Once upon a time, if you wanted to play multiplayer on a game console, you had to do it with a common television and multiple controllers. This worked plenty well, if you had the right setup — I spent more than a few nights at college slugging it out against friends in Mario Kart — but local multiplayer on a common screen has been superseded by remote multiplayer across multiple consoles in many titles.
Whether one option or the other is “better” is a topic best evaluated on a game-by-game basis, but plenty of gamers have wished for more cooperative or split-screen options when playing. Now, according to Microsoft’s E3 show, some of those options are coming back to the Xbox One. Marketing director head Alex Penello confirmed in a tweet that these options would be available across all four Xbox platforms (the first Xbox, Xbox 360, Xbox One / One S, and the upcoming Xbox One X).
Your original Xbox discs will work. Digital licenses will carry over. AND you can system-link play across all three generations.
— Albert Penello (@albertpenello) June 12, 2017
Of course, just because you can cross-play across all four products doesn’t mean this will be the smoothest or best way to experience any given game. The Xbox 360 emulation in the Xbox One sometimes produces results that are superior to the Xbox 360’s own native performance. Now, stretch that back a further generation, to the original Xbox, and you’ve got a system that can easily be emulated on a modern platform. The 2001 console had a single-core Pentium III clocked at 733MHz, just 64MB of DDR RAM, and 6.4GB/s of memory bandwidth. The GPU was a GeForce 2 MX (budget GeForce 2) GPU clocked at 233MHz — all of which is to say, you could more or less emulate the original Xbox on your average toaster.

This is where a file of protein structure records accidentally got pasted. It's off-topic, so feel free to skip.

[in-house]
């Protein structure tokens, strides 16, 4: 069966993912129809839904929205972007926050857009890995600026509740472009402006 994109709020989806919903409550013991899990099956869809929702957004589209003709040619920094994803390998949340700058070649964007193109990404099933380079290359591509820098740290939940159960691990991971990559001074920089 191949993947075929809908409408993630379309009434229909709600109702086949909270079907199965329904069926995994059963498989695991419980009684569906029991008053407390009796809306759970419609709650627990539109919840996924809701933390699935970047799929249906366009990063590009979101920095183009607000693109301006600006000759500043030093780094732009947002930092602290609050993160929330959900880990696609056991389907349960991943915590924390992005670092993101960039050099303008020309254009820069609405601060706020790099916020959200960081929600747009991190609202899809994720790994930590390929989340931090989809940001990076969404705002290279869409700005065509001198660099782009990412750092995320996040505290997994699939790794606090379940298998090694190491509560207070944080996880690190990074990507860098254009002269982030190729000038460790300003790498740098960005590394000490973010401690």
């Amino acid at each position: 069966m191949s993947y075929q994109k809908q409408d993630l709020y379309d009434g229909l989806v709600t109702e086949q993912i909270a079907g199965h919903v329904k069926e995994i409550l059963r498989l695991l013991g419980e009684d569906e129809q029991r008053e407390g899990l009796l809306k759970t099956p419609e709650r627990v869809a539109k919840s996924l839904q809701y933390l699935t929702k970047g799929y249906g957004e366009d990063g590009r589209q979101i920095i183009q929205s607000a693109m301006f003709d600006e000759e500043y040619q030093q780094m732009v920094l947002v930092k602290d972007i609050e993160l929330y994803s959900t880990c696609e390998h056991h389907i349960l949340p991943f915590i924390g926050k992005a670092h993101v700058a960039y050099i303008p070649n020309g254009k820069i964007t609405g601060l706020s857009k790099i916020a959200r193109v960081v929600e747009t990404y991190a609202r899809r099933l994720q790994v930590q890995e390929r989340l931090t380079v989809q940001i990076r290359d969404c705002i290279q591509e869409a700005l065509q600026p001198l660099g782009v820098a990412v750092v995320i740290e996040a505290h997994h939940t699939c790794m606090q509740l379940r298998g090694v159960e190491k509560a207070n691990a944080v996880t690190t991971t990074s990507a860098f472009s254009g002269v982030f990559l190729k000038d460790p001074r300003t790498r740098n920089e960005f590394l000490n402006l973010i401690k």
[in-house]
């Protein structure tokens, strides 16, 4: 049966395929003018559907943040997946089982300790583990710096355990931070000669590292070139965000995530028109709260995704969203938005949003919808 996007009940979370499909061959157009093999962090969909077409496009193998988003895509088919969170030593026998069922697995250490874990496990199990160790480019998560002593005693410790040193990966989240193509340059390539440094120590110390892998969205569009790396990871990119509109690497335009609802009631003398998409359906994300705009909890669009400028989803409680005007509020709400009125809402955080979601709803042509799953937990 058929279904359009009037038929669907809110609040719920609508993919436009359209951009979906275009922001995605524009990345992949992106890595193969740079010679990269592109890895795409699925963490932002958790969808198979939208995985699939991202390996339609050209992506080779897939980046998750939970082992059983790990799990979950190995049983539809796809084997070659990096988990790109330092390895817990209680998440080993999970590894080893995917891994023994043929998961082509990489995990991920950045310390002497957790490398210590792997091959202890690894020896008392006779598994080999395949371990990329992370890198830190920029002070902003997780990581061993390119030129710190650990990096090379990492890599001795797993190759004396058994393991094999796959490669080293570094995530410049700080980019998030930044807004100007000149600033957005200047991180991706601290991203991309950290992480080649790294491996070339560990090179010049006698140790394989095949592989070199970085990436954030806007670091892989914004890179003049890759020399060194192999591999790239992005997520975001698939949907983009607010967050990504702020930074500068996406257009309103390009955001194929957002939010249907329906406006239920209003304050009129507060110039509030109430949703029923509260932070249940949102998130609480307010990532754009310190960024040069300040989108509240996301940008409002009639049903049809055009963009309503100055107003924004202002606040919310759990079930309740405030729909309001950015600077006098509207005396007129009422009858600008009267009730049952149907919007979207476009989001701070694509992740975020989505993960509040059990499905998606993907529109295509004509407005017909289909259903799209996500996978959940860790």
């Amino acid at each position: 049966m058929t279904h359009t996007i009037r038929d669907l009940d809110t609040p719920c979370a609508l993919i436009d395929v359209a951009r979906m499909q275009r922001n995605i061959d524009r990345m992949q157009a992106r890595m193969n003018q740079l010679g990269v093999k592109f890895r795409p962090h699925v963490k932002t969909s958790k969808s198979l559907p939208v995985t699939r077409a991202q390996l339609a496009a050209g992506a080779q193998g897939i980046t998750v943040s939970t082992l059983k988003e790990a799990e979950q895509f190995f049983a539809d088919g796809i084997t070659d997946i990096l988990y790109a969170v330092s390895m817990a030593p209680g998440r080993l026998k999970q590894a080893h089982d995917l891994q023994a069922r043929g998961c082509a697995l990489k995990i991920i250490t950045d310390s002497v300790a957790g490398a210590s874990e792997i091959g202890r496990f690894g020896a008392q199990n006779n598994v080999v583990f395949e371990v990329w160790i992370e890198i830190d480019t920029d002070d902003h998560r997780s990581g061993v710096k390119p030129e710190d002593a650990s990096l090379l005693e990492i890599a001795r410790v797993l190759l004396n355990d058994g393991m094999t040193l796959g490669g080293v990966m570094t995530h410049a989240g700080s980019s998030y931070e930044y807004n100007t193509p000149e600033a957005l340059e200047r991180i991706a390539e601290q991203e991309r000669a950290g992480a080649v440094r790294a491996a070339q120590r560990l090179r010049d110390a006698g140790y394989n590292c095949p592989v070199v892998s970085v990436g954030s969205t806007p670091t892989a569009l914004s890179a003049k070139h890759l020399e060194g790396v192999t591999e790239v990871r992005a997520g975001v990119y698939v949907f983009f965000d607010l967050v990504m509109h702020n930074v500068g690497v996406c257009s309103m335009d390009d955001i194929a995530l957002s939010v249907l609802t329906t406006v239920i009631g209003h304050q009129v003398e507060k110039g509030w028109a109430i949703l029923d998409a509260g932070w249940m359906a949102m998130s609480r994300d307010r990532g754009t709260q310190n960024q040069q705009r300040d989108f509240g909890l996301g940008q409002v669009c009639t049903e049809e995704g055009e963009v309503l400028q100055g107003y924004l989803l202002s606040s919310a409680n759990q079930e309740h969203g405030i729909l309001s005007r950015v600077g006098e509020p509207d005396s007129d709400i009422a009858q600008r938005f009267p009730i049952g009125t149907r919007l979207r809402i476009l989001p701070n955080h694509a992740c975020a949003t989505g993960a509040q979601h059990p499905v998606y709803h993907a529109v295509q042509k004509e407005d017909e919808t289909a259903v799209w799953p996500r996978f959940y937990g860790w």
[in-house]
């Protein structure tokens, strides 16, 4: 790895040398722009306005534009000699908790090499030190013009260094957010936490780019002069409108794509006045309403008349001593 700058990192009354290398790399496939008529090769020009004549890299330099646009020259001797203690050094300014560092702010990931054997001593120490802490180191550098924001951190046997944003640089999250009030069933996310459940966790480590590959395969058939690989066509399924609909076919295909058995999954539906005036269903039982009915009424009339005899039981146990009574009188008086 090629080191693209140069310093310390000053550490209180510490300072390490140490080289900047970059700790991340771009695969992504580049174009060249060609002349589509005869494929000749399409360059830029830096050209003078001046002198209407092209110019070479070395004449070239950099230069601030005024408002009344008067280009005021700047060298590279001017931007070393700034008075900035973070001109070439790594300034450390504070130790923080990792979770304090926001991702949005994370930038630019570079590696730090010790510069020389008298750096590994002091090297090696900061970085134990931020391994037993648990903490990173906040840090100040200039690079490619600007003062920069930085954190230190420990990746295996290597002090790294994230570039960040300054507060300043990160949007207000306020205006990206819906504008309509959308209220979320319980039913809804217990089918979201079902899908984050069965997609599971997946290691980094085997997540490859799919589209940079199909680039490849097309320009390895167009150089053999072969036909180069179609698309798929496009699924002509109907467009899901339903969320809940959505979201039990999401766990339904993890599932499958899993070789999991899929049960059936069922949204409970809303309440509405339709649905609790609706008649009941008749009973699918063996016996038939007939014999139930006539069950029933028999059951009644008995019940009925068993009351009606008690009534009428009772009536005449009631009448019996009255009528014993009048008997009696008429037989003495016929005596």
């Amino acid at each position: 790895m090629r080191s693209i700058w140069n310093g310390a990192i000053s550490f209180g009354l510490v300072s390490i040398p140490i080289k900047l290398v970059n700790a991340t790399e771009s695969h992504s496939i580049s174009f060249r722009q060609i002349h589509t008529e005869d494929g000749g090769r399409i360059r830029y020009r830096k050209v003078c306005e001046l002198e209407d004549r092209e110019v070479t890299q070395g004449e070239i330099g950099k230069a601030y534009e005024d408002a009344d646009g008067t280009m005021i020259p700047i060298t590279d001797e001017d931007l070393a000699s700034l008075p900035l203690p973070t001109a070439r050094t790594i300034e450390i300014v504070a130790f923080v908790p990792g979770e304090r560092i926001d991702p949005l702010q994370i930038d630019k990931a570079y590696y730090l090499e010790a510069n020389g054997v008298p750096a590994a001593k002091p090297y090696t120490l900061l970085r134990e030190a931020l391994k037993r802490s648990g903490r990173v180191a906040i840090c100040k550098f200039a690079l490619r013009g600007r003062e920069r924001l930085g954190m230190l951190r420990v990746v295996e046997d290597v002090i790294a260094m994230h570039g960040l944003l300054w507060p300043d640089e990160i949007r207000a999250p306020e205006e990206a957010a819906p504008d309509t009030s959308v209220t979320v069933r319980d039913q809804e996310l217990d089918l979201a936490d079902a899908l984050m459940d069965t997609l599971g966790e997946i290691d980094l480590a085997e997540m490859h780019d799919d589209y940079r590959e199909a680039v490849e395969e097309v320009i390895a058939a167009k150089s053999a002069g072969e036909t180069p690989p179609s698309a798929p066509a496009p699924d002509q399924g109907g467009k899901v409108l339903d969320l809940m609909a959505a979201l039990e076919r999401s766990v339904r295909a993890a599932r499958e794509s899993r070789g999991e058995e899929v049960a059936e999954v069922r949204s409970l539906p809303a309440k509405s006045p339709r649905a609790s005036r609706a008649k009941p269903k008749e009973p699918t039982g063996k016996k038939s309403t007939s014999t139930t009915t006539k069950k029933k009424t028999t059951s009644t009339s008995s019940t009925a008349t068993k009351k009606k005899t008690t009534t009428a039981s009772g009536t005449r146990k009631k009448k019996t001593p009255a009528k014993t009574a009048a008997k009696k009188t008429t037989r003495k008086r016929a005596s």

According to Penello, all configuration options will be supported. “You can actually system link an OG Xbox, an Xbox 360, an Xbox One, and an Xbox One X, and do four-player system-link LAN play with all original disks across three generations of consoles,” he said on IGN’s live show.
Penello also implied that some Xbox games could get a graphical upgrade when they are updated and ported to the newly backwards-compatible Xbox One. “If you saw Crimson Skies on the screen today, it looks great,” he said. “We’re not talking in detail right now, but the team has some tricks up their sleeve, and I think when the OG Xbox games show up, people are going to be very impressed.”
Microsoft has previously offered some details on how the Xbox One X could deliver improved visuals on existing Xbox One games at 1080p, including better antialiasing support via supersampling. Trying to update 16 year-old games to look like their best selves would be a tall order, however. Not only will these games be running at much higher resolutions and on much larger screens than they were designed for, the Xbox launched at a time when CRTs, not LCDs, were still the primary screen technology available on the consumer market.
Microsoft is absolutely capable of tweaking game presentation and assets to improve the final output compared with what we saw in 2001. But it’s not clear if the company will simply do this via some filter presets, or if it’ll actually update game assets to improve how games look and feel.
The Xbox One X is scheduled to go on sale on November 7, for $ 499.
Now read: The best free games on the Xbox One